John D. Fernstrom

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When plasma tryptophan is elevated by the injection of tryptophan or insulin, or by the consumption of carbohydrates, brain tryptophan and serotonin also rise; however, when even larger elevations of plasma tryptophan are produced by the ingestion of protein-containing diets, brain tryptophan and serotonin do not change. The main determinant of brain(More)
Brain serotonin cocentrations at 1 p.m. were significantly elevated 1 hour after rats received a dose of L-tryptophan (12.5 milligrams per kilogram. intraperitoneally) smaller than one-twentieth of the normal daily dietary intake. Plasma and brain tryptophan levels were elevated 10 to 60 minutes after the injection, but they never exceeded the(More)
The effect of dietary protein content on the diurnal variations in plasma neutral amino acid levels was studied in normal human subjects. For three consecutive 5-day periods, subjects consumed diets containing 0, 75, or 150 g of egg protein per day. Blood samples were drawn at 4-hr intervals on the 4th and 5th days of each period. Consumption of the(More)
Little is known about the effects on the skeleton of laparoscopic Roux-en-Y gastric bypass (LRGB) surgery for morbid obesity and subsequent weight loss. We compared 25 patients who had undergone LRGB 11 +/- 3 months previously with 30 obese controls matched for age, gender, and menopausal status. Compared with obese controls, patients post LRGB had(More)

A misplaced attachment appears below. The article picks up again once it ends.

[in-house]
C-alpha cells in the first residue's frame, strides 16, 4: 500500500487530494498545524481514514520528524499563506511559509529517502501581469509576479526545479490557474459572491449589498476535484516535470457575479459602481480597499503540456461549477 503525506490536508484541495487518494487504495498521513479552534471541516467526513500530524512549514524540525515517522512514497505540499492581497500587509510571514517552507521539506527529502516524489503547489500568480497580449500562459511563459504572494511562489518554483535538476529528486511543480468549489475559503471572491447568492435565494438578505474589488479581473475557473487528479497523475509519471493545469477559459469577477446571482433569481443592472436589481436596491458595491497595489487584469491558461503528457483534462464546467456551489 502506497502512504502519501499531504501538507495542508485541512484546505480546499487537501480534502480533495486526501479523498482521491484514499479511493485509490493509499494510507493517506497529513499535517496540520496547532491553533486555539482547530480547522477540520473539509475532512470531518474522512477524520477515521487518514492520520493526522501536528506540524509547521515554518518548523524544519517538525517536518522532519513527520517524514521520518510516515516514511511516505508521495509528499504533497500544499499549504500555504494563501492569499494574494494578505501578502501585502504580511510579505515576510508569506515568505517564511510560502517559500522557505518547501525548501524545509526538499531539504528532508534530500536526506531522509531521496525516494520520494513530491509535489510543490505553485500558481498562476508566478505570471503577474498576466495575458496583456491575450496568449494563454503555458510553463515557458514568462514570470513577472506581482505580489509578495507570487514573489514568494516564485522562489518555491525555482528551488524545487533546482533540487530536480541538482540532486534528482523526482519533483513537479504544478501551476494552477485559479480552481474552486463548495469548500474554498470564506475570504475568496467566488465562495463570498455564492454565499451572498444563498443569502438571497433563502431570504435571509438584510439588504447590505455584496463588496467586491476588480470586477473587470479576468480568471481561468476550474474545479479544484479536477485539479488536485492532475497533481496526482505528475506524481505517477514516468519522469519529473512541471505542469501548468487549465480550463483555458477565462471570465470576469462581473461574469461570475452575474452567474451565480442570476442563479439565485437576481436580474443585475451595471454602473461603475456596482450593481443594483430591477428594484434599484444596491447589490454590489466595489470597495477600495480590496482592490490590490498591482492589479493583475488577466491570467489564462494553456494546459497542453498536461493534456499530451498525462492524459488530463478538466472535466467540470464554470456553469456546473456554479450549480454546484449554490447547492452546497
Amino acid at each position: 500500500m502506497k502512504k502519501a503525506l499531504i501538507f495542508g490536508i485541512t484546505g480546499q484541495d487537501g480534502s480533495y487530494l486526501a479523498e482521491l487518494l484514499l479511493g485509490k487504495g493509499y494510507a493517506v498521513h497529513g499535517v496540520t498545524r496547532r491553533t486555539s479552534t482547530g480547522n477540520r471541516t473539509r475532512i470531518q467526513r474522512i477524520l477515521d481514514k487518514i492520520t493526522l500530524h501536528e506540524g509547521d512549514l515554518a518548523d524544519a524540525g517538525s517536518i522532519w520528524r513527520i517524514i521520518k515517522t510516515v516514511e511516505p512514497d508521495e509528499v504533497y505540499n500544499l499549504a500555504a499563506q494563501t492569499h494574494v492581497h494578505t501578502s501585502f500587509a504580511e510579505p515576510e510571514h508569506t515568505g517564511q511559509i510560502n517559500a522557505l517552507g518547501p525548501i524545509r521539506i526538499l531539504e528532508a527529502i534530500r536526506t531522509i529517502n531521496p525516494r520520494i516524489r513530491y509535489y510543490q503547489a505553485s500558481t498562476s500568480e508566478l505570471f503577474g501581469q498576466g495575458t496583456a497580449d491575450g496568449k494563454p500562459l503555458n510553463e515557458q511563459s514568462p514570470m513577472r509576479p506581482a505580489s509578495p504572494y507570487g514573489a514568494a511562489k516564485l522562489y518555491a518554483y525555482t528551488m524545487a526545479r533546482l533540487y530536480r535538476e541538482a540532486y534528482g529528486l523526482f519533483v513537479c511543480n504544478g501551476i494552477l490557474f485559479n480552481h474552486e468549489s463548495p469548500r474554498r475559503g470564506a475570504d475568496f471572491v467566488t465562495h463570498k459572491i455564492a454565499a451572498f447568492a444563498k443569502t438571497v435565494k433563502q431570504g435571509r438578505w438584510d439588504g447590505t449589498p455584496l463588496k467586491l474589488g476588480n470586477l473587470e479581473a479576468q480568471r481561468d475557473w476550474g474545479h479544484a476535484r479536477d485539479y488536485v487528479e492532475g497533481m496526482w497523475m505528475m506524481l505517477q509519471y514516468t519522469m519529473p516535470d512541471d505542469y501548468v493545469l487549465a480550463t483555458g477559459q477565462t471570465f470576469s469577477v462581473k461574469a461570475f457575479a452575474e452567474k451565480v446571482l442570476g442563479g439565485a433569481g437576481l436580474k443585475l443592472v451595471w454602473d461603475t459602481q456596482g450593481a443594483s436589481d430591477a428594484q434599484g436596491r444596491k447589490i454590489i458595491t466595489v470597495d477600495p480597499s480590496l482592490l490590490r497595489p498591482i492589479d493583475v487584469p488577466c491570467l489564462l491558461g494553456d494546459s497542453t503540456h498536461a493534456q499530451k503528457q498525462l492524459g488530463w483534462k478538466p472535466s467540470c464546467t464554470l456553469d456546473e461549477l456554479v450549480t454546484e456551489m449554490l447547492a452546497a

In the rat, the injection of insulin or the consumption of carbohydrate causes sequential increases in the concentrations of tryptophan in the plasma and the brain and of serotonin in the brain. Serotonin-containing neurons may thus participate in systems whereby the rat brain integrates information about the metabolic state in its relation to control of(More)
Many antipsychotics cause weight gain in humans, but usually not in rats, when injected once or twice daily. Since blood antipsychotic half-lives are short in rats, compared to humans, chronic administration by constant infusion may be necessary to see consistent weight gain in rats. Male and female rats were implanted with mini-pumps for constant infusion(More)
Branched-chain amino acids (BCAAs) influence brain function by modifying large, neutral amino acid (LNAA) transport at the blood-brain barrier. Transport is shared by several LNAAs, notably the BCAAs and the aromatic amino acids (ArAAs), and is competitive. Consequently, when plasma BCAA concentrations rise, which can occur in response to food ingestion or(More)